Published: “Fences” and “Smoke”-Written River


Written River is a journal published by Hiraeth Press focusing on poetry and non-fiction prose that explores our relationship with nature. The editors of this annual anthology emphasize that it is filled with eco-poetics, or poetry in which the energy of an ecosystem flows through the words. The journal strives to create a written river as it were, and works to “return the voice of the poet to the body of the Earth.” After perusing the pieces included in Issue 10, I’m really proud to have contributed a couple of pieces. The more I write and read the more I realize I have a lot to learn from other writers. There are so many more experiences to be had, so many ways to grow as a writer. Pieces in this publication took me to Baja California and retold indigenous folktales. Inside the journal there were pieces corresponding to ravens and poems explaining the feral dreams of wolves. As usual, I’m humbled by the other contributors.

Screenshot 2016-05-30 at 10.18.44 AM

When I feel like I struggle with my writing I always, without fail, go back to what a friend and mentor told me a couple years ago. Write what you know. When I’m blocked, uninspired, struggling to get something down on page, I can always find material in my experiences and memories. Descriptions come easily when you remember the senses, words, and emotions of a moment. This also allows me to write about things from back home in the U.S. even while living in the Philippines.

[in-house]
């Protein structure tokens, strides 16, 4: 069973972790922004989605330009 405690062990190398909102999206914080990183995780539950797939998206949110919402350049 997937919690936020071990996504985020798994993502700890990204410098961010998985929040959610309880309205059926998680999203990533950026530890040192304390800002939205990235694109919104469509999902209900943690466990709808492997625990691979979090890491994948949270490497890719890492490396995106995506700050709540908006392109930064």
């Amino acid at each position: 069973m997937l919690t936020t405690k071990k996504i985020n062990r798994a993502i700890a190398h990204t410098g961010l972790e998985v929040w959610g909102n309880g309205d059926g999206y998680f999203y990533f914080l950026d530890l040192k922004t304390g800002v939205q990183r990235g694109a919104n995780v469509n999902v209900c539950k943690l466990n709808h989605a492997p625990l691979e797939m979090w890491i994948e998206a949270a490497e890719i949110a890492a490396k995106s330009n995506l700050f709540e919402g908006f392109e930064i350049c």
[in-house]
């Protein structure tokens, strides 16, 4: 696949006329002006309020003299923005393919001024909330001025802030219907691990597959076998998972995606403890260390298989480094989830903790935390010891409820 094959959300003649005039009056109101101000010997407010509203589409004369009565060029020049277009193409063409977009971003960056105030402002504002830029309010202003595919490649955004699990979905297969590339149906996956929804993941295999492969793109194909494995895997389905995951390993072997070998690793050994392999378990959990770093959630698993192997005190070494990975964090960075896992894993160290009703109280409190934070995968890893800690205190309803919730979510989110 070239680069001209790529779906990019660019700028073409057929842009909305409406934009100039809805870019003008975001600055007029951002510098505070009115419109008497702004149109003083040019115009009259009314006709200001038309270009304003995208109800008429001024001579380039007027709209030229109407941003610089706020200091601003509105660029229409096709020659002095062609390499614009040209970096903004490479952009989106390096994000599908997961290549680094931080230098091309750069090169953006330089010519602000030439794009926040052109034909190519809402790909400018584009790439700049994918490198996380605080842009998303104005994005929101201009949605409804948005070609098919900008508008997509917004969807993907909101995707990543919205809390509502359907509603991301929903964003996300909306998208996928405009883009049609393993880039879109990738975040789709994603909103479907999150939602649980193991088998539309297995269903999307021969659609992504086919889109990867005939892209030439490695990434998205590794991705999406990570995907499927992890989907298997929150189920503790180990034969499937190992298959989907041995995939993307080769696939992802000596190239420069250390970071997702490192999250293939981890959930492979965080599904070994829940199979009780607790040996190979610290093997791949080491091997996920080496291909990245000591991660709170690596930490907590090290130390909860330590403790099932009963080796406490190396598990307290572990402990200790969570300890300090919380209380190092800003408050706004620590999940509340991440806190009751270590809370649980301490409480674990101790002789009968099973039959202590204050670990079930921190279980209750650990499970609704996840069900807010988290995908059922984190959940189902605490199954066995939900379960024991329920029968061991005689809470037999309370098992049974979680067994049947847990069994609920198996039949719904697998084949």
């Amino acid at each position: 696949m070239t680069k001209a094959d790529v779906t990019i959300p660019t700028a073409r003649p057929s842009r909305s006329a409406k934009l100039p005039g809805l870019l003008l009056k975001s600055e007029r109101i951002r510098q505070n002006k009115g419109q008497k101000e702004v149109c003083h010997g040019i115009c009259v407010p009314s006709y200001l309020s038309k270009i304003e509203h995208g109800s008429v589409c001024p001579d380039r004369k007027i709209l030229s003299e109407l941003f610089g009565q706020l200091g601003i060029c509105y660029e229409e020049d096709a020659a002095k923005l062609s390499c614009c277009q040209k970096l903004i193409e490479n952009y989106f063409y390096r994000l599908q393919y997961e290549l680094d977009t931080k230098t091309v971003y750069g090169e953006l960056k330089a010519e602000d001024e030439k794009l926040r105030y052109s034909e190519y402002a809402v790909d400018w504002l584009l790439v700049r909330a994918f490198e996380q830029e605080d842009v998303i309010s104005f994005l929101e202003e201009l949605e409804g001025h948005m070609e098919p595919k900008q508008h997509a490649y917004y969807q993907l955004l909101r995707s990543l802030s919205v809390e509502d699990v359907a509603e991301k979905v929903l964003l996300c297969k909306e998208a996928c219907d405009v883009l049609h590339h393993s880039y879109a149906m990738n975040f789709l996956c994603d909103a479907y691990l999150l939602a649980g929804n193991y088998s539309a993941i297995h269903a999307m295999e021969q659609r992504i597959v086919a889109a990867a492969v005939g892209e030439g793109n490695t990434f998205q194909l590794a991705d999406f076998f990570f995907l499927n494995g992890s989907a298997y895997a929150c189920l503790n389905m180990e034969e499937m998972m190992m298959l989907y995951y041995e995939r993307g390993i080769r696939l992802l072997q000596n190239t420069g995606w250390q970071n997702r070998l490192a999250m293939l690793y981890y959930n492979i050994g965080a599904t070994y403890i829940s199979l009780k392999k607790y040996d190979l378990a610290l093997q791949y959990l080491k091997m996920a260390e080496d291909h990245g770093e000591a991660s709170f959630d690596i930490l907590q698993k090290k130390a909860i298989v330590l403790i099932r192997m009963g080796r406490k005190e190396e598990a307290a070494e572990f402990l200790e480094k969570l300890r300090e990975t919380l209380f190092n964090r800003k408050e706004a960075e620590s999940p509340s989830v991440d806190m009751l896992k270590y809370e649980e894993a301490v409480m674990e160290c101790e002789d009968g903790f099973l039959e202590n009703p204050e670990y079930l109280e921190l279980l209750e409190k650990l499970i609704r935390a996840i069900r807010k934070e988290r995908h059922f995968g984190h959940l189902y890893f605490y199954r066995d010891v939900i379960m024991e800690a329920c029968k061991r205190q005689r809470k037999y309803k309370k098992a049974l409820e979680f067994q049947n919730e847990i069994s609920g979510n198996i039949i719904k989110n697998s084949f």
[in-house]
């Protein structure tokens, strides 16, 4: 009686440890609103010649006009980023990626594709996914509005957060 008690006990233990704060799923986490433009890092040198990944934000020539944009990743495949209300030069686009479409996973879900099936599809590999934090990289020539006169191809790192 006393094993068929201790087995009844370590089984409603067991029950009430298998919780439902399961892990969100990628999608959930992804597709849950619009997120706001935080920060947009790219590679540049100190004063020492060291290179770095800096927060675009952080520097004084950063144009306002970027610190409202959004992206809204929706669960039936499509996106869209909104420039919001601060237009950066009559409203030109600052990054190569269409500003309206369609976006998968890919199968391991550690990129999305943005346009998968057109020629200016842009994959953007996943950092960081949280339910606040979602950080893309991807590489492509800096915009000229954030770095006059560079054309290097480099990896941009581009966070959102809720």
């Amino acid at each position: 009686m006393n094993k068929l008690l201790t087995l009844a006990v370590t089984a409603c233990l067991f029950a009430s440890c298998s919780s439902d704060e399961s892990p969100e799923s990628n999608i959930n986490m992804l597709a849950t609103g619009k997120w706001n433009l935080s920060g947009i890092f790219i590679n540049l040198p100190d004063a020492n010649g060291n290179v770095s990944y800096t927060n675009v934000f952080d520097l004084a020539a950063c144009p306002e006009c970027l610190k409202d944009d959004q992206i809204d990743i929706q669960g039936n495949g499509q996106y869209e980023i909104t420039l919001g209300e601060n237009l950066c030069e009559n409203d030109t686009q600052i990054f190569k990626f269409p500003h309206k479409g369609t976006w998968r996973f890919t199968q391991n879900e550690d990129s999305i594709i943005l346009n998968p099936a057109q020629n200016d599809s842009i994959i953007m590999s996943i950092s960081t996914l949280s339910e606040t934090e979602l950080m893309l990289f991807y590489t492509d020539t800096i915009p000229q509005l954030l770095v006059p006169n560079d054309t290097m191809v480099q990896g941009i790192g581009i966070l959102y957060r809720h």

The 2016 publication includes my poems “Fences” and “Smoke”. The first piece evolved from an emotional memory I had during a graduate school trip to Waterton Lakes National Park in Canada. Classmates and I attended a meeting of indigenous leaders from both sides of the border as they discussed current issues, successes, and perspectives related to conserving the crown of the continent. One man told a beautiful and heartbreaking story, which after some fermentation in my skull, became the published piece. The second poem, “Smoke”, is in part a tribute to Walt Whitman, but it also acknowledges a beautiful memory I have of hiking to a hot spring in the wilds of Idaho with two beautiful souls. They know who they are.




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